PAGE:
Chiang Mai Foodies Talks to Chef Anthony Genovese of II Pagliaccio Before Serving His First Dinner in the Shangri La Chiang Mai for a Pop-Up Event from 24th to 28th July 2019.

          The chef of Rome’s trail-blazing Il Pagliaccio returns to Chiang Mai for the first time in over twenty years. In a conversation with Chiang Mai Foodies before serving his first dinner in the Shangri La Chiang Mai where he will be making a guest appearance from July 24 to 28, he talked about identity and inspiration and what it takes to capture that elusive third star. 

          Chef Anthony Genovese called his restaurant Il Pagliaccio, The Clown in Italian, a nod both to a painting by his mother that she gave to his late father that now hangs in his two-star Michelin restaurant in Rome, and to his “show-must-go-on” attitude to cooking, no matter what’s going on backstage. “I was just in the kitchen, sweating!” he exclaims, pointing over his shoulder. “Now I’m here saying ‘Hi, guys!’ That’s what Il Pagliaccio means.” 

 

 
 
 
 
 
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          The restaurant opened in 2003, but culinarily conservative Rome didn’t immediately warm to his unique blend of French, Italian and Asian inspiration. “I was on my own. There were two of us in the kitchen and two for service. [He had] no money.” But in 2006 a star changed all that. “Thank God we received that Michelin,” he laughs as reminisces about his first star. 

          In 2009, the restaurant won its second star, a ranking it has kept ever since. “The second star was a big surprise. We never expected that.”

          “It’s an amazing emotion,” Chef Anthony said about being recognized by the Michelin Guide.  “[It means that] you belong. And that’s important.” He keeps things in perspective however. “We’re not working only for the Michelin. You have to stay humble.” He pauses. “But I was very proud when I received the second star.”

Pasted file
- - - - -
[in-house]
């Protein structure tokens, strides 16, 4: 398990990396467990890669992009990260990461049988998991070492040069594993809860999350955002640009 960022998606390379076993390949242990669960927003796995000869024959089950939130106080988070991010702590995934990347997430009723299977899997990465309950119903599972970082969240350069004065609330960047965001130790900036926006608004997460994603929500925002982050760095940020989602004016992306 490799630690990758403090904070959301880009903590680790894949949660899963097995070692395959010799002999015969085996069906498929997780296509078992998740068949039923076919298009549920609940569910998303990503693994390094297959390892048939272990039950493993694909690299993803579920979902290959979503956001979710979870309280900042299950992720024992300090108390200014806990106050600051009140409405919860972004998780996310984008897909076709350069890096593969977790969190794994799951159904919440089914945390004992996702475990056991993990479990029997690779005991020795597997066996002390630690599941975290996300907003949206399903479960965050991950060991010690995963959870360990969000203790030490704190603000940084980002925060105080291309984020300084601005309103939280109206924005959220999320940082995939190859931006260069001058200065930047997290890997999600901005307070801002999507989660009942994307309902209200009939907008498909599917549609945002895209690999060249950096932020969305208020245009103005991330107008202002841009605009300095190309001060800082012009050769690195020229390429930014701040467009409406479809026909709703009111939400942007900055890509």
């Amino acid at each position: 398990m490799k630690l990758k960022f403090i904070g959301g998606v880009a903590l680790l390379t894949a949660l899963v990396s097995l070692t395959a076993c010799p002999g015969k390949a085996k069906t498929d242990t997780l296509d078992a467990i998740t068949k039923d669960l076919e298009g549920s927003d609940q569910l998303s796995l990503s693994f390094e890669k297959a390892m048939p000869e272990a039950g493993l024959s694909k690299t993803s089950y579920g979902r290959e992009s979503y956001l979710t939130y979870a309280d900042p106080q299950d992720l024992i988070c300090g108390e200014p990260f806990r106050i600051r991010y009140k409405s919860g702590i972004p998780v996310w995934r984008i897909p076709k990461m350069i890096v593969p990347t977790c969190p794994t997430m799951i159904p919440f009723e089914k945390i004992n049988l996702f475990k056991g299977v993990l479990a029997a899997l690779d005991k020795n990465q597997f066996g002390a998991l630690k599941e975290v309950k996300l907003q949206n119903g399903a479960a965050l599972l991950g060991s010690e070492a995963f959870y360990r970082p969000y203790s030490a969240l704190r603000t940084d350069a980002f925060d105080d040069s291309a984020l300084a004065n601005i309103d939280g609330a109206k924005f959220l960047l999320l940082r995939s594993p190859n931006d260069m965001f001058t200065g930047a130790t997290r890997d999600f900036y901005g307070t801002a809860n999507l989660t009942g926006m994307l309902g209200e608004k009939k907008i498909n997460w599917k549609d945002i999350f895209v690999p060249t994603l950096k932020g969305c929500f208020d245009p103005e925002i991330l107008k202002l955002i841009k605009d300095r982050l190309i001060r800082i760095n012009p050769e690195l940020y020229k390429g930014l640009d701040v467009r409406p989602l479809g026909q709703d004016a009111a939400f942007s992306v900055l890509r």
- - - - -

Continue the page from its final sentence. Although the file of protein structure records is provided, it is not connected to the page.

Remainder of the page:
What would it take to get that to go from two to three stars? “Ask them!” grins Chef Anthony before turning more serious. “I don’t know what it means, three Michelin stars. Emotion? Perfection? Consistency throughout the year?”

 

 
 
 
 
 
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          Michelin aside, coming to Thailand is something of a creative homecoming for Chef Anthony. He traveled around Thailand and Malaysia and also was part of a team that opened an Italian restaurant in Tokyo in the 1990s. That time in Asia shaped his cooking. What does he remember about his first trip to Thailand? “In French you say coup de foudrelove at first sight —  “and I was in love straight away. I love Thai food so much.”  

          He talked more about his own background. “I was born France and I grew up in France but I don’t feel French.” His parents immigrated to France from Calabria in the south of Italy and were not always made to feel welcome. He has always embraced Italy as his true homeland. “I love France but my heart is not French” though he admits that “My accent is French” whether he’s speaking English or Italian. He moved to Italy in 1990 to pursue his love of Italian cuisine, at a time when France was the center of the gastronomic world.